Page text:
[CentOS-virt] Xen/VMWare Server comparison and "best Xen practices"?

Mon Oct 15 11:32:00 UTC 2007
Kai Schaetzl <maillists at conactive.com>

I'm wondering what others who have already used the Xen kernel for DomUs 
and the (free) VMWare Server can say about the comparison in actual 
day-to-day operation. I've only started playing with Xen on CentOS 5 and 
I've been running VMWare Server only on Win2k3 servers so far, so I'm 
missing direct comparibility. I find that VMWare is highly reliable and 
flexible, but needs a good portion of RAM and CPU for working nicely. Xen 
seems to be less reliable, but more responsive on low ressources. It's 
also more flexible when you want to move it around as it is all stored in 
a single file and the config file takes only a few options.

Xen is supposed to give "almost the same performance" as if not 
virtualized. I get confusing figures from the Virtual Machine Manager. 
On my test machine the Dom0 takes about 9% of the CPU with one VM when 
both are mostly idle. Top says that 3% of that is taken by the X-Server, 
most of the rest is shared by two python processes (which belong to Xen I 
suppose) and xenstored. (The test machine is on a single Athlon 2500+ or 
around that, not sure about the exact speed.) But regularly one of the 
python processes grabs another 10-15%, so the whole CPU utilization goes 
up to around 20%. Although the single VM is idle at that time and shows 
0.0x%. So, even when idle the whole CPU utilization zigzags between 10 and 
I found that when I close the VM console that drops to 2-3%, so that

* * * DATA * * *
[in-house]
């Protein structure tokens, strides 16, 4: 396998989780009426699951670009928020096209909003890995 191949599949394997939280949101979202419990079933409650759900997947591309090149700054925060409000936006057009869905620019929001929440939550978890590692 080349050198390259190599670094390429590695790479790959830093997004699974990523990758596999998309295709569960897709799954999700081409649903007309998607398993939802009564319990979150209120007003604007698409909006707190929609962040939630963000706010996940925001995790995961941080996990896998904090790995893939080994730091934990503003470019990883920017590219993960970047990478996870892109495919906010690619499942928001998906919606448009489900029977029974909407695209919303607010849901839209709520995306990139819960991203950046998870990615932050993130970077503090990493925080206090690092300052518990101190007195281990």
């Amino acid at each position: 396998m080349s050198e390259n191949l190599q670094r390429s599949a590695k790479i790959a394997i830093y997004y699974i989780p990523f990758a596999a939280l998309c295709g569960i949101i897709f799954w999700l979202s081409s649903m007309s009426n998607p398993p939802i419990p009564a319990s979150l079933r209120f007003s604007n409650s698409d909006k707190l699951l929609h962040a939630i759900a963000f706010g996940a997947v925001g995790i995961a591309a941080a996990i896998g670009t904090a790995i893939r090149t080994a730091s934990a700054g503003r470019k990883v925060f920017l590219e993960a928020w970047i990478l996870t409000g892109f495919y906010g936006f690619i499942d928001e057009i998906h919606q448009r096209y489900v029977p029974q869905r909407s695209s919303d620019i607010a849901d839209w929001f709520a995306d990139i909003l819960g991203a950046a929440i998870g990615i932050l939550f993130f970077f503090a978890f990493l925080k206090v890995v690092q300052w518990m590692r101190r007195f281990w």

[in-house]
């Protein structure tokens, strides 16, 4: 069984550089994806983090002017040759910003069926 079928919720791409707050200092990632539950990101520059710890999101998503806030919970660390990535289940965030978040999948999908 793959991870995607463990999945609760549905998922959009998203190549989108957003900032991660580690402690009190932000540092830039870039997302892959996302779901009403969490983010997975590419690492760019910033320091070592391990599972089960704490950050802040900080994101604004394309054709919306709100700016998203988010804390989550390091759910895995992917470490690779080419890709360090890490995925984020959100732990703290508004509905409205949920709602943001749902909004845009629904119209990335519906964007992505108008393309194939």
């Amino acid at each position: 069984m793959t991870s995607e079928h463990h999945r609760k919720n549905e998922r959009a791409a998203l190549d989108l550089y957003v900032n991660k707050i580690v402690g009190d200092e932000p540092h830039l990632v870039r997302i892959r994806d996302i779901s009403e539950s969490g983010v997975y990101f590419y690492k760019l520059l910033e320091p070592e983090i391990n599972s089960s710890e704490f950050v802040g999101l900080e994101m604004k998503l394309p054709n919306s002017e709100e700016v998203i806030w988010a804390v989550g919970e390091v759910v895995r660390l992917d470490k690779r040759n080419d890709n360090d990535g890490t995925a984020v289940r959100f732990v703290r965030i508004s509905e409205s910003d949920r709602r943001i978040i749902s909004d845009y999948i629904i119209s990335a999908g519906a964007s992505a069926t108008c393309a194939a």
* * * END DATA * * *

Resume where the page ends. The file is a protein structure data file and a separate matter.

python process is obviously related to the VM console. The interesting 
thing is that when I then reopen the console from the VM manager it keeps 
going at about 3% and doesn't go up to the earlier 9%. But it still 
zigzags between 3 and 11% then. All the figures have been taken from the 
VM manager. The %us count in top seems to stay at 3% all the time.

With less reliable I refer to a filesystem problem that seems to occur 
sometimes after rebooting/shutdown. Sometimes after rebooting there either 
is no filesystem file anymore (which is not healable, of course) or the 
kernel panics with a filesystem problem on first boot or reboot, but may 
boot just fine after a second or third try. The problem that the 
filesystem file is just gone seems to happen only when I reboot/shutdown 
from within the console with the shutdown/reboot command. For instance it 
can happen if I let it do the first reboot after I installed the OS on the 
VM. When I "xm shutdown" or CRTL+ALT+DEL or hit the shutdown button on the 
Virtual Machine Manager it does not *seem* to happen (maybe I just didn't 
shutdown often enough to see it happen there as well.) I've already lost 
several testing VMs because of this.
I wonder if this problem might happen because I use the option of not 
allocating all space in the filesystem file right-away. I also wonder if 
performance might be better if it wouldn't need to grow.

So, are there recommended best practices for Xen VMs like "always use 
partitions", "always allocated whole space at once", "never shutdown from 
the console window", "never use virtual machine manager" or some such?


Kai Schätzl, Berlin, Germany